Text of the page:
I got arrested for a DUI in Washington, DC, Now What?
Getting arrested for a DUI in Washington, DC is a traumatic experience. You are driving after have a couple of drinks, but feel you are fine to drive. All of sudden, you get pulled over and the officer starts asking how much you have had drink.
In response to this question, you tell him that you had two beers early in the night, but you are not intoxicated. At this point, the officer calls another officer who is trained in the administration of standardized field sobriety tests. This second officer arrives on the scene and asks you to take a series of tests.
The first test the officer gives you is known as the Horizontal Gaze Nystagmus (HGN) test. The officer asks you to follow his pen or flashlight with your eyes. It seems like you did fine on this test, so the officer requests that you do the walk and turn test. This is the DC sobriety test where you take nine steps forward, do a turn, and walk back nine steps.
After completing the walk and turn test, the police officer asks you to do a third test called the one-legged-stand. Once you have completed all three tests, the officer says you have failed and are under arrest for drunk driving.
As a Washington, DC DUI attorney, I constantly speak with people who say they did fine on the sobriety tests, yet the officer still said they failed. The truth is, while these tests are hard to do even while sober, many officers do not know how to properly administer the tests and just fail everyone who takes them.
After being arrested, you are taken to the police station where you are booked and fingerprinted, and then asked to submit to a chemical test. Whether or not you take the test, you are issued a citation and sent home with a court date and a pink piece of paper called a Notice of Proposed Revocation or Suspension.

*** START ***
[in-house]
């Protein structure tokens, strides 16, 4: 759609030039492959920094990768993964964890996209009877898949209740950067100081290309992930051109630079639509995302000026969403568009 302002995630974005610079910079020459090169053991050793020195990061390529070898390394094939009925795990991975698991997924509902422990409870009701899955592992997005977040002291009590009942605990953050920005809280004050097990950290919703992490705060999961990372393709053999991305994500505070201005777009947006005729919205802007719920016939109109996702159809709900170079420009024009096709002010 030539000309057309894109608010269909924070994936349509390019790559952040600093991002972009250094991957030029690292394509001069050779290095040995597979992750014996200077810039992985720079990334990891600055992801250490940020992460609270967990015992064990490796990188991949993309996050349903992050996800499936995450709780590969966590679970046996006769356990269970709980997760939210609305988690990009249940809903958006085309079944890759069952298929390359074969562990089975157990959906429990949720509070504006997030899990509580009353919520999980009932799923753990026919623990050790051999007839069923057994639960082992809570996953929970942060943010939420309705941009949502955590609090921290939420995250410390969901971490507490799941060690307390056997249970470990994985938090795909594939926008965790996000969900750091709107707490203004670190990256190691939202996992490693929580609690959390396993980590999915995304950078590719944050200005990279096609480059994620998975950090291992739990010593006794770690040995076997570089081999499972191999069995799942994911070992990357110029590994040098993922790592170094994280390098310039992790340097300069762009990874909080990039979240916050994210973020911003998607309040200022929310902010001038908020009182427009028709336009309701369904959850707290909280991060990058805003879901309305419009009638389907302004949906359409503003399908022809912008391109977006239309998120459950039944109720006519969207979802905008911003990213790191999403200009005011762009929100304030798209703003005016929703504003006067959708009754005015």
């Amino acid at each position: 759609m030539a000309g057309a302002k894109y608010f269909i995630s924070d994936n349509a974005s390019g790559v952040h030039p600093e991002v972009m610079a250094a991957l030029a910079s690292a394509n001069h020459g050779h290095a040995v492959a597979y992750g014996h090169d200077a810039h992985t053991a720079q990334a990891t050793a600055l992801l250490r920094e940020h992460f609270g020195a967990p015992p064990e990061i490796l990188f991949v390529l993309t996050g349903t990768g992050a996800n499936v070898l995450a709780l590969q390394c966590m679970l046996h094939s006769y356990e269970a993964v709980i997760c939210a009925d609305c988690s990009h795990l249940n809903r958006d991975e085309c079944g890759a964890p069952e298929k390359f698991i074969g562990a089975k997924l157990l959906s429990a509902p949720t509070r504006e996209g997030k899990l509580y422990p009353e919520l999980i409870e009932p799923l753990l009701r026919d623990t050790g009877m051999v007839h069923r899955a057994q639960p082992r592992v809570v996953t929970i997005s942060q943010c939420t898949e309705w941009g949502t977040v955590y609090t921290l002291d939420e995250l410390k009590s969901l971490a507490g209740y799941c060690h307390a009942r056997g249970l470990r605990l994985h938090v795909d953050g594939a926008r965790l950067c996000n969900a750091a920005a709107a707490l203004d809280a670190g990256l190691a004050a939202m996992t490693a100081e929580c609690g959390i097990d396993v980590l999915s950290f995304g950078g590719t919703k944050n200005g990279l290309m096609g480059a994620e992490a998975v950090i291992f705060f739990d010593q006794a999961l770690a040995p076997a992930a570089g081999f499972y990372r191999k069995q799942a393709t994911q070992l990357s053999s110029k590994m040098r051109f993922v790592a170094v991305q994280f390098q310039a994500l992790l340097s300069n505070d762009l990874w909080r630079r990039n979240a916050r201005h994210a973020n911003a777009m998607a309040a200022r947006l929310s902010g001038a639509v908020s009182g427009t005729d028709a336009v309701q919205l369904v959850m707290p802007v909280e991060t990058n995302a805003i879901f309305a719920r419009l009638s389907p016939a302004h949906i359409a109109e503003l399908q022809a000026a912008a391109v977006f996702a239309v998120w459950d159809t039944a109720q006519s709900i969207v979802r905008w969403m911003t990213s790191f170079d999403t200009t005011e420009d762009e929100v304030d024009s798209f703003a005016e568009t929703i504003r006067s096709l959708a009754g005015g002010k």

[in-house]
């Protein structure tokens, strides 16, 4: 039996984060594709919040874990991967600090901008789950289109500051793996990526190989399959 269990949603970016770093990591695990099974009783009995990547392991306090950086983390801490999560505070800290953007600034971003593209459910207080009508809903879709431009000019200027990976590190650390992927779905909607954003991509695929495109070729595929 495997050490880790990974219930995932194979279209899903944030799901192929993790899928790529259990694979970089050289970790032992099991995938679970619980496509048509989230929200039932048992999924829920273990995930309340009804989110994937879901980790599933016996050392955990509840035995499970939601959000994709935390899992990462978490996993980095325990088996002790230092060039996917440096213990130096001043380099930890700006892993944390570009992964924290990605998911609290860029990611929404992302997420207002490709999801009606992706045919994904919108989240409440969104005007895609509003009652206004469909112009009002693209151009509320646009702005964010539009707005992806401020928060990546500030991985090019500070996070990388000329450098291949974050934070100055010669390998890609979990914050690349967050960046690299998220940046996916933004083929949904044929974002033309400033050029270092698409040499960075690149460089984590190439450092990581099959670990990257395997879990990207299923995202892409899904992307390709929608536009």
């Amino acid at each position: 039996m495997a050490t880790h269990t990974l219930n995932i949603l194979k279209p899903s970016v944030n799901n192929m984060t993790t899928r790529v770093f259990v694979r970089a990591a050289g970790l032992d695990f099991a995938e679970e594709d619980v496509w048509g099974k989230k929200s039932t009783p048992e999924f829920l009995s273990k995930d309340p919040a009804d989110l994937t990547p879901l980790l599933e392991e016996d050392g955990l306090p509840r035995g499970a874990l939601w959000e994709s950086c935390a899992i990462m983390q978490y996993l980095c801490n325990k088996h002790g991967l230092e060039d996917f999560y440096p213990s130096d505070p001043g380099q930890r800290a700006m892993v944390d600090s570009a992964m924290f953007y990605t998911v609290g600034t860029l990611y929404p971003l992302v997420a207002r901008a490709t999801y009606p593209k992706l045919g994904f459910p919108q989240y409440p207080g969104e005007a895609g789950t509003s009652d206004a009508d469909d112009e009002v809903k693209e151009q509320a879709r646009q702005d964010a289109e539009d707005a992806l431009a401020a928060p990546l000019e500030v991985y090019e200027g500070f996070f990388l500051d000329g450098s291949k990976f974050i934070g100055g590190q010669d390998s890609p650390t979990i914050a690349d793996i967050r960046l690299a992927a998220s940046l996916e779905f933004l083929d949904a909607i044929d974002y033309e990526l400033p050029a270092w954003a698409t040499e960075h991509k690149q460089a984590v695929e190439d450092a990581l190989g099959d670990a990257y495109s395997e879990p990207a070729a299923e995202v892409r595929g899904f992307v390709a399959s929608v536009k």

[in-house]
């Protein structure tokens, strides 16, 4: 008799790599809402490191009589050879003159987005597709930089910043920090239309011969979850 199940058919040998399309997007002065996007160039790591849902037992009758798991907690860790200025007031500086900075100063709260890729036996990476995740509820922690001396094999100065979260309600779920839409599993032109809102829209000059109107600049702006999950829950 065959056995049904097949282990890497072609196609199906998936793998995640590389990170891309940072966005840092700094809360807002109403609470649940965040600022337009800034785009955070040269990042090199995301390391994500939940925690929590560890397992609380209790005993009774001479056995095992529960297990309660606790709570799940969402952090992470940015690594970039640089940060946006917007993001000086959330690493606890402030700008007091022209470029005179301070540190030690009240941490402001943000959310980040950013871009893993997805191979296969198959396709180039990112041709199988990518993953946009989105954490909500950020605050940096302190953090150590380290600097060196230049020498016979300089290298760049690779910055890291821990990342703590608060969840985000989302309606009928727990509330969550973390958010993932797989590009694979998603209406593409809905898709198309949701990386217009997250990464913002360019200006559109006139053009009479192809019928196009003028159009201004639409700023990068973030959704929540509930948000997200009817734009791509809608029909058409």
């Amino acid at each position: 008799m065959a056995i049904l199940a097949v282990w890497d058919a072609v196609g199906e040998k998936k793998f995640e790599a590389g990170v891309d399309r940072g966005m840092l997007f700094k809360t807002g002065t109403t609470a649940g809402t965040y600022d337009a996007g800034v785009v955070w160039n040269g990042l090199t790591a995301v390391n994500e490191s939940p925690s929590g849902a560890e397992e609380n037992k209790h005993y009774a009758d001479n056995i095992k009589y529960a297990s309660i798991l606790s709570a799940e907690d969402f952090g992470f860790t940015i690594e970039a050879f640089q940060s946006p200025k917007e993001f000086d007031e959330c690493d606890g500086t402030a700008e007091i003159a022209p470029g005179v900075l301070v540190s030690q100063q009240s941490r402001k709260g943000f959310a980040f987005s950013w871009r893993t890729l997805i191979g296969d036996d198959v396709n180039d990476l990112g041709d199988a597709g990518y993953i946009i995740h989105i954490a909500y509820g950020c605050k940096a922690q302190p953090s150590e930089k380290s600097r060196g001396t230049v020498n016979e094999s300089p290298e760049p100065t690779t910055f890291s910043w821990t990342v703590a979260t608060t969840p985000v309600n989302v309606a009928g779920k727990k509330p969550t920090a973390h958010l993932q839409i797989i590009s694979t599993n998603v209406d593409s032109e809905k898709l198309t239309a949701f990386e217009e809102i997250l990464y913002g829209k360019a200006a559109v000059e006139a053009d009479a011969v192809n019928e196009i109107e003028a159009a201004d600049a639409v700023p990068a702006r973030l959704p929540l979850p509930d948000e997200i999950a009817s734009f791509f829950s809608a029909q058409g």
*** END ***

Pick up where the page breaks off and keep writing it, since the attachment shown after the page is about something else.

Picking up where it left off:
What should you do next? The first thing you should do is contact an attorney who regularly handles these cases. An attorney who frequently handles Washington, DC DUI cases will be able to tell you that if this your first offence, there is virtually no chance that you will go jail.
These cases are prosecuted by the Office of the Attorney General for the District of Columbia. That office makes the same plea offer in virtually every case. They will allow you to plead to guilty in exchange for probation that includes the payment of fines and taking of several traffic and alcohol classes.
While every situation is different, and you should speak with your attorney about the facts of your particular case, you should think carefully if you are being told in a consult that you will likely face jail time, or that firm will work to get you a good plea.
The truth is, you should consider hiring an attorney who is prepared to actually fight the charges and take the case to trial. Pleading guilty, even to a first offense, will result in a conviction.